“From this day forward, the millions of our schoolchildren will daily proclaim in every city and town, every village and rural schoolhouse, the dedication of our nation and our people to the Almighty. To anyone who truly loves America, nothing could be more inspiring than to contemplate this rededication of our youth, on each school morning, to our country’s true meaning.”
Today, the Pledge of Allegiance is recited as it’s written here:
“I Pledge Allegiance, to the flag, of the United States of America. And to the Republic, for which it stands, One Nation, Under God, Indivisible, with Liberty and Justice for All”.
Today, many Americans still view that Pledge as innocuous, patriotic, and unifying. The idea of unification does however have its dilemmas, as seen on one of the pledge’s words: “indivisible”. To the average American, it doesn’t hint socialism but instead, it’s a sweet reminder to the individual that no matter the differences, every individual who lives in America is an American, based on that nationality. Unfortunately, the idea of “indivisibility” wasn’t seen that way by Francis Bellamy—who was a Christian Socialist who was described to preach Christian socialist ideals to his church in the form of lectures, such as the popular “Jesus was Socialist”. In fact, his idea of “indivisibility” was inspired by Abraham Lincoln—after all, Bellamy mentioned how the Civil War and the Revolutionary War inspired him to compose the original pledge. The idea of “indivisibility” came from Abraham Lincoln’s personal opinions on uniting the American union; Lincoln stated that the union actually created the states on his first Inaugural Address–while during that era, Americans, especially West Point, were taught that secession was indeed a legal move (DiLorenzo 5), as specified by America’s Founding Fathers (DiLorenzo 85-87). In actuality, Lincoln’s claim of how the Union created the American states is false; American History shows that during the late 18th century, the original 13 colonies did join the American union in a voluntary manner from the years 1787-1790—it’s as if they weren’t urged by the Founding Fathers to join the Union or else the states will face the consequences.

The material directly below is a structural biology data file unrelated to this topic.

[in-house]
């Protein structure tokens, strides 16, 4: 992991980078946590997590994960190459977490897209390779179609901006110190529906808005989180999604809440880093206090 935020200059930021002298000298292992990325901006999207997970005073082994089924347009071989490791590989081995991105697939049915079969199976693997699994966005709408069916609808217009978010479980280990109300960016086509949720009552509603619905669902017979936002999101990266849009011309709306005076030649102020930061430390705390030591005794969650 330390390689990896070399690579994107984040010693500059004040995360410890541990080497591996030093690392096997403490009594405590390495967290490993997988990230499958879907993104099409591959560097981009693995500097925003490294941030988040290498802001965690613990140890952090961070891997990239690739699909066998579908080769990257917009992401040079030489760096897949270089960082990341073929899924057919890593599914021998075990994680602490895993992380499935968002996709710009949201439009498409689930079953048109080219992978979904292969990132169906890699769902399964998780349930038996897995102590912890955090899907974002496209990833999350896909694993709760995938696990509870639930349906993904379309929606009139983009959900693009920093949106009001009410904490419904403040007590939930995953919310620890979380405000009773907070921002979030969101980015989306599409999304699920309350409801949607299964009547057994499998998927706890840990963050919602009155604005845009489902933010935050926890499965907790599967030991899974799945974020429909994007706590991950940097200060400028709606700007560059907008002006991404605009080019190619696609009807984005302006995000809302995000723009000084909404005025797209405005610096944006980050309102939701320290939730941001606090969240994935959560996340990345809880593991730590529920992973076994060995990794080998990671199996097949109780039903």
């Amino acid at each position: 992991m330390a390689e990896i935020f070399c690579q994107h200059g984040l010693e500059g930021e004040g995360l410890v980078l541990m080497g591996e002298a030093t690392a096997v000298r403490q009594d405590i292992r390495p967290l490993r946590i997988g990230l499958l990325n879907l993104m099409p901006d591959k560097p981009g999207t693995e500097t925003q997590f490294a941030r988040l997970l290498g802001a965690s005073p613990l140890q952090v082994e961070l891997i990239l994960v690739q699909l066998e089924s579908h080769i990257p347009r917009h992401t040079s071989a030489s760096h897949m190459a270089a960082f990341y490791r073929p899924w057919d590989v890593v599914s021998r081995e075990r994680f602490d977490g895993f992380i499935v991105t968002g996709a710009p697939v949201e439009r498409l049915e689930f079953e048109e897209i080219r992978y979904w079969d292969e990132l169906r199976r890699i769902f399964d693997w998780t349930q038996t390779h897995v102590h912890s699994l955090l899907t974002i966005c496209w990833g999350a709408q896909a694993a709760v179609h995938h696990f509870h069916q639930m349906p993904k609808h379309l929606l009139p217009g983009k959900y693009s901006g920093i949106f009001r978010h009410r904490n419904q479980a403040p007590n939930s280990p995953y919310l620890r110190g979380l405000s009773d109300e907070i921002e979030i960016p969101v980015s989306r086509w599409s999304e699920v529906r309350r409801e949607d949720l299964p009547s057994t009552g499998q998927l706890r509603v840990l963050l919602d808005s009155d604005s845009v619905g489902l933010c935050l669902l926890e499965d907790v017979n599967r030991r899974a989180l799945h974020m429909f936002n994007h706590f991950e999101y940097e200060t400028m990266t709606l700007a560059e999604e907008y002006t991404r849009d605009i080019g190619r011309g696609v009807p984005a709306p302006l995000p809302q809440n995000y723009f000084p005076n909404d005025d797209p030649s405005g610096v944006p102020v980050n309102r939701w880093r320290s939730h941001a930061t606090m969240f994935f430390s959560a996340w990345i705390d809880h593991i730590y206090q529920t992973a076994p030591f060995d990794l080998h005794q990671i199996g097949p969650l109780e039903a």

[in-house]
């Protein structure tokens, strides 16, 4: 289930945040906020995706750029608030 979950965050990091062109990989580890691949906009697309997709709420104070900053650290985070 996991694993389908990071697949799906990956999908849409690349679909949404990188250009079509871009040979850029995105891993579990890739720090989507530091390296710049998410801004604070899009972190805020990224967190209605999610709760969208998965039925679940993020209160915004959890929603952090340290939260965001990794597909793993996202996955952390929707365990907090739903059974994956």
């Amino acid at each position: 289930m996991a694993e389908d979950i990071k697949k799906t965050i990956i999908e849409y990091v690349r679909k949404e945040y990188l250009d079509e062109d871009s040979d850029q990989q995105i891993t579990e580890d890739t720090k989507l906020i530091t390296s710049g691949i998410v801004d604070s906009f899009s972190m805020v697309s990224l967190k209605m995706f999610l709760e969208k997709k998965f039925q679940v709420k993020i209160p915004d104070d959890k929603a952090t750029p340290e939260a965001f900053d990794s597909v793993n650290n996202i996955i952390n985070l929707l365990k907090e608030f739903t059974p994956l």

Historian Tom Woods even remarked on the phrase “One Nation, Indivisible” by saying that it’s an anti-American phrase because it contradicted the original American idea that the USA is a collection of states—he also specified that when you recite the Pledge of Allegiance, you’re actually pledging to the idea of a powerful centralized government disguised as a beacon of “Liberty” from the French Revolution; during that revolution, it was the French Revolutionary Emmanuel Joseph Sieyes who said that France was not a collection of states; instead, France was a “single hold”; in other words, France is “indivisible”. The idea of “indivisibility” in the pledge is no stranger to socialism, which is ironic because many Americans during the 20th century were staunchly against socialism and communism while reciting the pledge. In fact, that’s another reason why the words “under God” was added to the pledge.